Above Deborah Anderson Main image A poster advertising the dancers

started to teach the girls to dance to Christian songs which they seemed to enjoy and, slowly but surely, the ministry and competitive dancing started to grow. ‘I then asked God for a name for the girls to go under when they went out to perform, and he laid the name Zephaniah on my heart. A book in the Old Testament, the name Zephaniah means, “God is in the midst”. ‘I believe that God is in the midst of the children as they dance to him. Our key verse for

Zephaniah dancing is Zephaniah 3:17, “The LORD your God is with you, he is mighty to save. He will take great delight in you, he will quiet you with his love, he will rejoice over you with singing”’ And this Christmas, the Zephaniah Dancers will perform at Belfast Waterfront, fulfilling a promise given to Deborah 15 years ago. ‘A couple of friends invited me to a Christian concert in the Waterfront Hall,’ she remembers. ‘That was the night God spoke right into my heart, that some day I would take the children of Portadown to the Waterfront to present the gospel through Irish dance and drama. The dancing would be used by God to bring healing and restoration into people’s lives and the eyes of the world would look into our dance.’ The show is entitled ‘A Christmas Gift’, and chronicles the story of the nativity. Deborah explains, ‘The show opens with a big celebration dance for the betrothal of Mary and Joseph and goes right through the story to the birth of Jesus, the coming of the wise men – comically named Paddy, Pat and Patrick – to the killing of the innocents by Herod.’ The show is scheduled for the 17th December, and tickets are available priced £15 for adults and £12 concessions. Proceeds will go to funding orphanages in India and Zimbabwe, as well as to a local hospital. • For more information and tickets visit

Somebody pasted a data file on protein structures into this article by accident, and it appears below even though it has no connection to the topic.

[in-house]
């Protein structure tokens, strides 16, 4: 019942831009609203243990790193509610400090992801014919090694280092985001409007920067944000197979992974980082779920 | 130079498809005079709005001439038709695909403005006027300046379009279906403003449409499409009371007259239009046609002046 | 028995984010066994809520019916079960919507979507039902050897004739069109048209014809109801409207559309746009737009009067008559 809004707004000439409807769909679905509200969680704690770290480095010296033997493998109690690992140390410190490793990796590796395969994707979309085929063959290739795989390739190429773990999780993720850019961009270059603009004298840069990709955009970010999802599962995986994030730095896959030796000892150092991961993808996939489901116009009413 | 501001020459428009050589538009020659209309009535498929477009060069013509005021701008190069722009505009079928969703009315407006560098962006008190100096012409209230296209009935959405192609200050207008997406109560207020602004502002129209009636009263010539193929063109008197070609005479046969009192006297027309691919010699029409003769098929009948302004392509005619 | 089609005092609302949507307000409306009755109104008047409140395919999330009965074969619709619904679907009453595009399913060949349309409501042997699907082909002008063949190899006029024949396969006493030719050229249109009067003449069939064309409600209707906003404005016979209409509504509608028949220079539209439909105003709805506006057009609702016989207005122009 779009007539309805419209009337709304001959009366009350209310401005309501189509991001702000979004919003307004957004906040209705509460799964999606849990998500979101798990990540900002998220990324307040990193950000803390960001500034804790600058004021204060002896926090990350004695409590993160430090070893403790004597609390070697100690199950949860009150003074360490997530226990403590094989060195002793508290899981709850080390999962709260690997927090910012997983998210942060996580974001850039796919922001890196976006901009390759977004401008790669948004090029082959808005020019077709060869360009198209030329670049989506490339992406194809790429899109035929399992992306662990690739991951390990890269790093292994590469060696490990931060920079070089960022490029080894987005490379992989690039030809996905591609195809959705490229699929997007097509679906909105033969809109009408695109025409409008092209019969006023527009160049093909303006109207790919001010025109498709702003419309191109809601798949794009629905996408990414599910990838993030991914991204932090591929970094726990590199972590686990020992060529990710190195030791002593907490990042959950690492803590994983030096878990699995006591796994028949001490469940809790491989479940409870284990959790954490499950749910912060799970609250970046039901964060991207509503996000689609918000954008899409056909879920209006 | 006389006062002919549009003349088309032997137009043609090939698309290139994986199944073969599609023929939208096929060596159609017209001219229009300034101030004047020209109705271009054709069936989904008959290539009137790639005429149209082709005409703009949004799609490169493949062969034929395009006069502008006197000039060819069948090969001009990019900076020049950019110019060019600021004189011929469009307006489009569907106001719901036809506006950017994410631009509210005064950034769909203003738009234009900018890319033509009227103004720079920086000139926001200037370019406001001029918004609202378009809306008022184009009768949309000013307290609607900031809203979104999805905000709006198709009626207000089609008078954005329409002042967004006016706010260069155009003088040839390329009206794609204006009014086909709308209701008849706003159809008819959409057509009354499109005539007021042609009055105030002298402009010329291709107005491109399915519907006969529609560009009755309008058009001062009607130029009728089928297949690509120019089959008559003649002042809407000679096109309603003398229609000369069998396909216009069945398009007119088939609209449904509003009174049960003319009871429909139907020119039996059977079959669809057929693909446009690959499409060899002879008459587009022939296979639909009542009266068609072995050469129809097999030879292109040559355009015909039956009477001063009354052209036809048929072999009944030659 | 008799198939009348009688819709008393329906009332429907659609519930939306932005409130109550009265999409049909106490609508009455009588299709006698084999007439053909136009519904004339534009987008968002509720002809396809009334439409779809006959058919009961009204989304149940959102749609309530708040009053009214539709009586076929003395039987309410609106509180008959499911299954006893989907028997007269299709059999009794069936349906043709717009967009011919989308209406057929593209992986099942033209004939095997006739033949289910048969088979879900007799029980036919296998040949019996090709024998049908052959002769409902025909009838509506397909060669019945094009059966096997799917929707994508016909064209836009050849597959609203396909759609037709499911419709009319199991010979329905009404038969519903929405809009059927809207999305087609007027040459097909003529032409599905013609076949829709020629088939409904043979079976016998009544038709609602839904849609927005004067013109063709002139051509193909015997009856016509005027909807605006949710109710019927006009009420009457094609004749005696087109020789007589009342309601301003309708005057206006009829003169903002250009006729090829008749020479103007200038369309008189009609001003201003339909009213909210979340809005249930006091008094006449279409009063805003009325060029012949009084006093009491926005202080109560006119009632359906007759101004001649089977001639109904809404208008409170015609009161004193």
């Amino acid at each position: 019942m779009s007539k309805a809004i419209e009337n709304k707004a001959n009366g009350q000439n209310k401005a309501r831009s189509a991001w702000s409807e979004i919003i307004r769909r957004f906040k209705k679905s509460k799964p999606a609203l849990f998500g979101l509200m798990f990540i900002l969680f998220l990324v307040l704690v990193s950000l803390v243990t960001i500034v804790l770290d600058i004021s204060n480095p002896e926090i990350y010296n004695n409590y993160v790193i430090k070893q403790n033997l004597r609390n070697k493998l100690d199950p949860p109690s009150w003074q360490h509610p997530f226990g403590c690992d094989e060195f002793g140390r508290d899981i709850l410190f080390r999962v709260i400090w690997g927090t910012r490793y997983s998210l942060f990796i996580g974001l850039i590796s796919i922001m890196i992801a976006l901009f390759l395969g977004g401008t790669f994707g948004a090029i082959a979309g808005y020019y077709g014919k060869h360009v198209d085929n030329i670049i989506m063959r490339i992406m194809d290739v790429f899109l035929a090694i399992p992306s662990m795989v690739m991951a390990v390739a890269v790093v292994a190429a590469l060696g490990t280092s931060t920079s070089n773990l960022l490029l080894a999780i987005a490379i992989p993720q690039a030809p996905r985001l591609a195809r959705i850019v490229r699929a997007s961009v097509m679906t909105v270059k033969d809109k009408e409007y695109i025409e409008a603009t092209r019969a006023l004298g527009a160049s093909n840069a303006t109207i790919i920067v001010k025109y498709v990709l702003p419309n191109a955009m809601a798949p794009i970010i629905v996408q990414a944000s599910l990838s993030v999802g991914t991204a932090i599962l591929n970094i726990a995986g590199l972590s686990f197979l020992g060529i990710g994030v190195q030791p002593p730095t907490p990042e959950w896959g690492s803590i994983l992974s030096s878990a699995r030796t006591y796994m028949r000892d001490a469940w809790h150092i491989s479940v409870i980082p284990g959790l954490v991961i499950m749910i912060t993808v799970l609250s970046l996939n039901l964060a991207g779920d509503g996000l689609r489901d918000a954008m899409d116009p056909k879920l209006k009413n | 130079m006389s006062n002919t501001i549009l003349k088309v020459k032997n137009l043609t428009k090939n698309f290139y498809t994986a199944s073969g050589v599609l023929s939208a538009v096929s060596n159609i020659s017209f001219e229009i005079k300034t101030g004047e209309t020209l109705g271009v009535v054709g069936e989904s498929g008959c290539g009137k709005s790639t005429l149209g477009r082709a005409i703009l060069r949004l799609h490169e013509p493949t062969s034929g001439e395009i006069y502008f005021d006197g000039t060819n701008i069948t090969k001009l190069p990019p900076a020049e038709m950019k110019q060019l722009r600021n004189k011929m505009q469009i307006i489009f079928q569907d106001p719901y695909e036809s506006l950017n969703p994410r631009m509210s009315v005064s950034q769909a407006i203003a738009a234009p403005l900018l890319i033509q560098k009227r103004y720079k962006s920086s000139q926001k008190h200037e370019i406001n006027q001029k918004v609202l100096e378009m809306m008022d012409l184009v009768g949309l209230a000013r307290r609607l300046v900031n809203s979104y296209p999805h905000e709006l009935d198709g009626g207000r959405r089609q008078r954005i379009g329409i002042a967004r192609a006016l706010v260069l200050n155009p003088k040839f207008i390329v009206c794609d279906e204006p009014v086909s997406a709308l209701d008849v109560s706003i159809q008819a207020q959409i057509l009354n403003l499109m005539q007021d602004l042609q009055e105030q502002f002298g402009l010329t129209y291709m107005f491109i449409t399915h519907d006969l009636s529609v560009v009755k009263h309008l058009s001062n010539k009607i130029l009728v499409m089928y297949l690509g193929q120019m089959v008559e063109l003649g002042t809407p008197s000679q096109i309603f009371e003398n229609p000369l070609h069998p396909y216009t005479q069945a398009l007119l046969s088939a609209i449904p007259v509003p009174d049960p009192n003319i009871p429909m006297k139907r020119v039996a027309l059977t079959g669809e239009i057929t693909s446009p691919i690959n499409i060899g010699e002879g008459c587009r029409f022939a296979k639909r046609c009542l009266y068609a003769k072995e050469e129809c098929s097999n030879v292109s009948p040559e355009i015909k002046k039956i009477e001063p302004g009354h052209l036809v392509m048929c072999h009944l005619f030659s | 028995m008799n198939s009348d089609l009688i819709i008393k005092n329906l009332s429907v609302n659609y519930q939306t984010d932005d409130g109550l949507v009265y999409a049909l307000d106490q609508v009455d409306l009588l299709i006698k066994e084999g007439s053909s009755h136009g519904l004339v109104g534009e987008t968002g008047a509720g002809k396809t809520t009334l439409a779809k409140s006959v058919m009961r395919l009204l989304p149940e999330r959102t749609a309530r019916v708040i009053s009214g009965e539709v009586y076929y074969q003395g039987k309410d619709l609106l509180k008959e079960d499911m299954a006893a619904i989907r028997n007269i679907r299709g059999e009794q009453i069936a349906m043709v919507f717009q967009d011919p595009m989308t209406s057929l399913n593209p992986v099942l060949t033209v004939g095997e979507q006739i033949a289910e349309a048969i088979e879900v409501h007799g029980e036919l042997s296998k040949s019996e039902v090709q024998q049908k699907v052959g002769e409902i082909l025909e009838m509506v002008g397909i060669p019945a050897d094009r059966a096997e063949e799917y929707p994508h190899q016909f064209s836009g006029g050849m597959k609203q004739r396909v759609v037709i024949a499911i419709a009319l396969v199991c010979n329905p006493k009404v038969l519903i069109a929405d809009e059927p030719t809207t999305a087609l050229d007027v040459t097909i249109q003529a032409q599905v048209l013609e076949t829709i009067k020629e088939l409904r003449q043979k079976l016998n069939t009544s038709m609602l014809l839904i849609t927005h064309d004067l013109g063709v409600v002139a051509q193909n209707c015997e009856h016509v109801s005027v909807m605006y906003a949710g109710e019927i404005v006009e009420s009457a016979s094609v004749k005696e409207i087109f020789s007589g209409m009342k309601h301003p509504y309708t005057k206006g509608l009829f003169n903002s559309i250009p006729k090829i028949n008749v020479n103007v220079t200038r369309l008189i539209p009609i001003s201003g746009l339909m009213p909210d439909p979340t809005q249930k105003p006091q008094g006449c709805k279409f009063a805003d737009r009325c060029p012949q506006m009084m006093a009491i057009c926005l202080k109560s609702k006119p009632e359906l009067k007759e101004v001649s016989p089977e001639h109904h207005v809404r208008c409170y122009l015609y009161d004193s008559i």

Receiving healing from the Lord is important, but staying healthy is another matter altogether, explains Elim minister Mark Ryan

The building blocks that are needed for a healthier heart

Above Elim minister Mark Ryan


I live on a building site at the moment and I love it! I have moved to a new house where some of the other houses are not yet built. I don’t know what I like the most: the newness of my home or looking out every day and seeing the progress of the homes being built all around me. My home situation reminds me of my life in God, some things are finished and brand new and other things are a work in progress. A wise way to approach the matters of the heart is to see that God has made a ‘brand new’ statement over it while still seeing there are deeper works of progress that God wants to achieve with all of us. Before we talk about building